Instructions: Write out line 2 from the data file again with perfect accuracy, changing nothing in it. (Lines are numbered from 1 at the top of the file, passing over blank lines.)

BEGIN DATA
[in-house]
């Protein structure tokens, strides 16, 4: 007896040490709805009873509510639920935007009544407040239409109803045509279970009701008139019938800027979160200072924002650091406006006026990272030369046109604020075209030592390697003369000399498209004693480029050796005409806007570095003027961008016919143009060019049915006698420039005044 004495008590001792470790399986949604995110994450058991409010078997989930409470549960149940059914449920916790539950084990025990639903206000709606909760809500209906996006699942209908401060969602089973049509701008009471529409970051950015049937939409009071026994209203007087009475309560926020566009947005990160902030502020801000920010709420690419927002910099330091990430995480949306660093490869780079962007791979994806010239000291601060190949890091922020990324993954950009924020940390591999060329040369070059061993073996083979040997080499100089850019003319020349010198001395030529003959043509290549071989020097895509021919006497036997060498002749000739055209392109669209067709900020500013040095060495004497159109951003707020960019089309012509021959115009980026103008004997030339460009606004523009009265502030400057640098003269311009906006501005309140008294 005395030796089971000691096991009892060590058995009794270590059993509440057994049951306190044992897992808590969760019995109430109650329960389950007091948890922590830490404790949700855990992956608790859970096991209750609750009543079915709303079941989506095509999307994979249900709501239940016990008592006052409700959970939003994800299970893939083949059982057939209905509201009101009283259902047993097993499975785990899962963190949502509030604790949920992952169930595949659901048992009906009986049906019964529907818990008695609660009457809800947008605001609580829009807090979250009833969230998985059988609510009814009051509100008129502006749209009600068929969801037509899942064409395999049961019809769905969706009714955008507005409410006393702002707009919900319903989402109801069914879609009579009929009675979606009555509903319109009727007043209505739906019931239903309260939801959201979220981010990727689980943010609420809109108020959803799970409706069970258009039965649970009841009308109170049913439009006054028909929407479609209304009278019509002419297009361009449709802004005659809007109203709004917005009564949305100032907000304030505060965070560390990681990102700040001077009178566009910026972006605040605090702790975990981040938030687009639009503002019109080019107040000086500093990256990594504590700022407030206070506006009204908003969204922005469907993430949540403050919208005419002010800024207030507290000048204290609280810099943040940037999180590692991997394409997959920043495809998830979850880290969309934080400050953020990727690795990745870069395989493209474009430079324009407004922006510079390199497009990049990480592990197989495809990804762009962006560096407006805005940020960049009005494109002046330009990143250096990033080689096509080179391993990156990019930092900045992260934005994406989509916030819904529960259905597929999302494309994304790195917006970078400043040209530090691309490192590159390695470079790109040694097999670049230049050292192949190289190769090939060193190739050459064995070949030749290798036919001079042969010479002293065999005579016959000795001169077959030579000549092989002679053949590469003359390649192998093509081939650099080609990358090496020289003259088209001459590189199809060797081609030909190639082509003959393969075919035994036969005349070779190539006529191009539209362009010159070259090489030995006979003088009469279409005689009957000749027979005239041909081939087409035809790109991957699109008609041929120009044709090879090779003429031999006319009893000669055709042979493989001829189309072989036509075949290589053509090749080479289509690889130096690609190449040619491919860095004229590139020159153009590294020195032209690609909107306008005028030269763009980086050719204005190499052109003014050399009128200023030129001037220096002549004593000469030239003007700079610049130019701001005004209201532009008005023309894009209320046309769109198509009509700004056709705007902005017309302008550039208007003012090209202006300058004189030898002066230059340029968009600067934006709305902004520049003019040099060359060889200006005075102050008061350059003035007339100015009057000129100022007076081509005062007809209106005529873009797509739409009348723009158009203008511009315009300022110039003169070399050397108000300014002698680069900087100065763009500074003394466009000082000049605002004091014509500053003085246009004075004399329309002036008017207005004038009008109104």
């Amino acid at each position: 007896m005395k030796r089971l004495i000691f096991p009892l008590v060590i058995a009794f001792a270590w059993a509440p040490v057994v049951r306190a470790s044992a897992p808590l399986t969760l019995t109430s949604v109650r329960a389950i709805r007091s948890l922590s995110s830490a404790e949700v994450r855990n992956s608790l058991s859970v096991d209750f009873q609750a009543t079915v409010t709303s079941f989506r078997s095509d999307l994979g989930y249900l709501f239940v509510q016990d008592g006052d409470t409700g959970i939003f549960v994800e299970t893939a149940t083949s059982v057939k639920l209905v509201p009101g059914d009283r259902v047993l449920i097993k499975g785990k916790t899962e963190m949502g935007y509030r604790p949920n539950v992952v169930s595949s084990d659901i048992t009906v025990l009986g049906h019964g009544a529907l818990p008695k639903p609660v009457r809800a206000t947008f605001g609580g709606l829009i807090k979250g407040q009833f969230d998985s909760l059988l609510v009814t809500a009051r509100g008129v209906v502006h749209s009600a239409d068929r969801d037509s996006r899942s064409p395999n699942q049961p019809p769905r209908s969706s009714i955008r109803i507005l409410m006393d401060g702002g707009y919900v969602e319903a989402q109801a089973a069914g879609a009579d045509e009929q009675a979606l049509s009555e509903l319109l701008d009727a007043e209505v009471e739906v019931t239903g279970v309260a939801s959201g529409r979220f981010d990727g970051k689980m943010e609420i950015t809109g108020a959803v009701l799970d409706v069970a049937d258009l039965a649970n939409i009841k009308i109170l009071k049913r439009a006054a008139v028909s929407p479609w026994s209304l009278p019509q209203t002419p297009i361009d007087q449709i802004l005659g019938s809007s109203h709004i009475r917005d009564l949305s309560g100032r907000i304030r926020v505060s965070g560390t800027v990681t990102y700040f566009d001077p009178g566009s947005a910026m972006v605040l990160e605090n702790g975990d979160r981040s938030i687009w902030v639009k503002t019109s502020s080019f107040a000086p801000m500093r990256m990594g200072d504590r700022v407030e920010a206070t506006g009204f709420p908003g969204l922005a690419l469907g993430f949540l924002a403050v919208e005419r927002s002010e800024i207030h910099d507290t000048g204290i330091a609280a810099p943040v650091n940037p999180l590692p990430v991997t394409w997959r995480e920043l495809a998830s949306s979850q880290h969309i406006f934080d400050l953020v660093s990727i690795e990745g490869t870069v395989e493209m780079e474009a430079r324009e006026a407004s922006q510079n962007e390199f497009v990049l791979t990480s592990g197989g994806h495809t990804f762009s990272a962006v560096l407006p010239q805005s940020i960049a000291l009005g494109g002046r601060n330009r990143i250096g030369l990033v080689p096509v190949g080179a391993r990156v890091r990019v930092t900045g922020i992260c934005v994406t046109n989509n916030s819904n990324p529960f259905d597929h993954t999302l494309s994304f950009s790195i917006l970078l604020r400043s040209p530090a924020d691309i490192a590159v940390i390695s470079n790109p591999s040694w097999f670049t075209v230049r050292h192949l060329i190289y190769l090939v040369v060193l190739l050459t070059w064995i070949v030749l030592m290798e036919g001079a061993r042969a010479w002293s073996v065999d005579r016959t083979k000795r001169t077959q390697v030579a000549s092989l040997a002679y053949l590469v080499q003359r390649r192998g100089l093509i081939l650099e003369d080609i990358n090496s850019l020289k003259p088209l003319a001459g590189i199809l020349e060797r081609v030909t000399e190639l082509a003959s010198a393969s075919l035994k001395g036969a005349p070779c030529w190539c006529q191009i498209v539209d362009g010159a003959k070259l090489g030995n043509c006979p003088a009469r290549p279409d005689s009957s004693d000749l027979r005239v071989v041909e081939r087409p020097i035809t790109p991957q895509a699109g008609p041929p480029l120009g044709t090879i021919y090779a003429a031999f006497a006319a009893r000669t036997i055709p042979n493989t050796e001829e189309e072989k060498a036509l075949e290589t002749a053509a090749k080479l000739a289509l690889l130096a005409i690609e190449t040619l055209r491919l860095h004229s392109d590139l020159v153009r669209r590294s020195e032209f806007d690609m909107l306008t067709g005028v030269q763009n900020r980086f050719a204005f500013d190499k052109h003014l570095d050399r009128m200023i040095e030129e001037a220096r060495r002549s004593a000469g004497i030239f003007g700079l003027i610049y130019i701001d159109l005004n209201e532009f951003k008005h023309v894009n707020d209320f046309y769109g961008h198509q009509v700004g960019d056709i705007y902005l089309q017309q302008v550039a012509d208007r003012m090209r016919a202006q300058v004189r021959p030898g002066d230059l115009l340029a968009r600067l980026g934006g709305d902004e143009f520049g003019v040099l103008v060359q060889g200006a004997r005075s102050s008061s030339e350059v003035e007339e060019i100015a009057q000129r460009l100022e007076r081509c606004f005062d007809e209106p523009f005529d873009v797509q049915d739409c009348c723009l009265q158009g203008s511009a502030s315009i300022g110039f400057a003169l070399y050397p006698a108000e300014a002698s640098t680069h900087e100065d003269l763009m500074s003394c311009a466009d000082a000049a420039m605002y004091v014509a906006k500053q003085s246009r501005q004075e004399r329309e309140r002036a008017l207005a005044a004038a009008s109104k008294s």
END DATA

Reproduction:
């Protein structure tokens, strides 16, 4: 007896040490709805009873509510639920935007009544407040239409109803045509279970009701008139019938800027979160200072924002650091406006006026990272030369046109604020075209030592390697003369000399498209004693480029050796005409806007570095003027961008016919143009060019049915006698420039005044 004495008590001792470790399986949604995110994450058991409010078997989930409470549960149940059914449920916790539950084990025990639903206000709606909760809500209906996006699942209908401060969602089973049509701008009471529409970051950015049937939409009071026994209203007087009475309560926020566009947005990160902030502020801000920010709420690419927002910099330091990430995480949306660093490869780079962007791979994806010239000291601060190949890091922020990324993954950009924020940390591999060329040369070059061993073996083979040997080499100089850019003319020349010198001395030529003959043509290549071989020097895509021919006497036997060498002749000739055209392109669209067709900020500013040095060495004497159109951003707020960019089309012509021959115009980026103008004997030339460009606004523009009265502030400057640098003269311009906006501005309140008294 005395030796089971000691096991009892060590058995009794270590059993509440057994049951306190044992897992808590969760019995109430109650329960389950007091948890922590830490404790949700855990992956608790859970096991209750609750009543079915709303079941989506095509999307994979249900709501239940016990008592006052409700959970939003994800299970893939083949059982057939209905509201009101009283259902047993097993499975785990899962963190949502509030604790949920992952169930595949659901048992009906009986049906019964529907818990008695609660009457809800947008605001609580829009807090979250009833969230998985059988609510009814009051509100008129502006749209009600068929969801037509899942064409395999049961019809769905969706009714955008507005409410006393702002707009919900319903989402109801069914879609009579009929009675979606009555509903319109009727007043209505739906019931239903309260939801959201979220981010990727689980943010609420809109108020959803799970409706069970258009039965649970009841009308109170049913439009006054028909929407479609209304009278019509002419297009361009449709802004005659809007109203709004917005009564949305100032907000304030505060965070560390990681990102700040001077009178566009910026972006605040605090702790975990981040938030687009639009503002019109080019107040000086500093990256990594504590700022407030206070506006009204908003969204922005469907993430949540403050919208005419002010800024207030507290000048204290609280810099943040940037999180590692991997394409997959920043495809998830979850880290969309934080400050953020990727690795990745870069395989493209474009430079324009407004922006510079390199497009990049990480592990197989495809990804762009962006560096407006805005940020960049009005494109002046330009990143250096990033080689096509080179391993990156990019930092900045992260934005994406989509916030819904529960259905597929999302494309994304790195917006970078400043040209530090691309490192590159390695470079790109040694097999670049230049050292192949190289190769090939060193190739050459064995070949030749290798036919001079042969010479002293065999005579016959000795001169077959030579000549092989002679053949590469003359390649192998093509081939650099080609990358090496020289003259088209001459590189199809060797081609030909190639082509003959393969075919035994036969005349070779190539006529191009539209362009010159070259090489030995006979003088009469279409005689009957000749027979005239041909081939087409035809790109991957699109008609041929120009044709090879090779003429031999006319009893000669055709042979493989001829189309072989036509075949290589053509090749080479289509690889130096690609190449040619491919860095004229590139020159153009590294020195032209690609909107306008005028030269763009980086050719204005190499052109003014050399009128200023030129001037220096002549004593000469030239003007700079610049130019701001005004209201532009008005023309894009209320046309769109198509009509700004056709705007902005017309302008550039208007003012090209202006300058004189030898002066230059340029968009600067934006709305902004520049003019040099060359060889200006005075102050008061350059003035007339100015009057000129100022007076081509005062007809209106005529873009797509739409009348723009158009203008511009315009300022110039003169070399050397108000300014002698680069900087100065763009500074003394466009000082000049605002004091014509500053003085246009004075004399329309002036008017207005004038009008109104």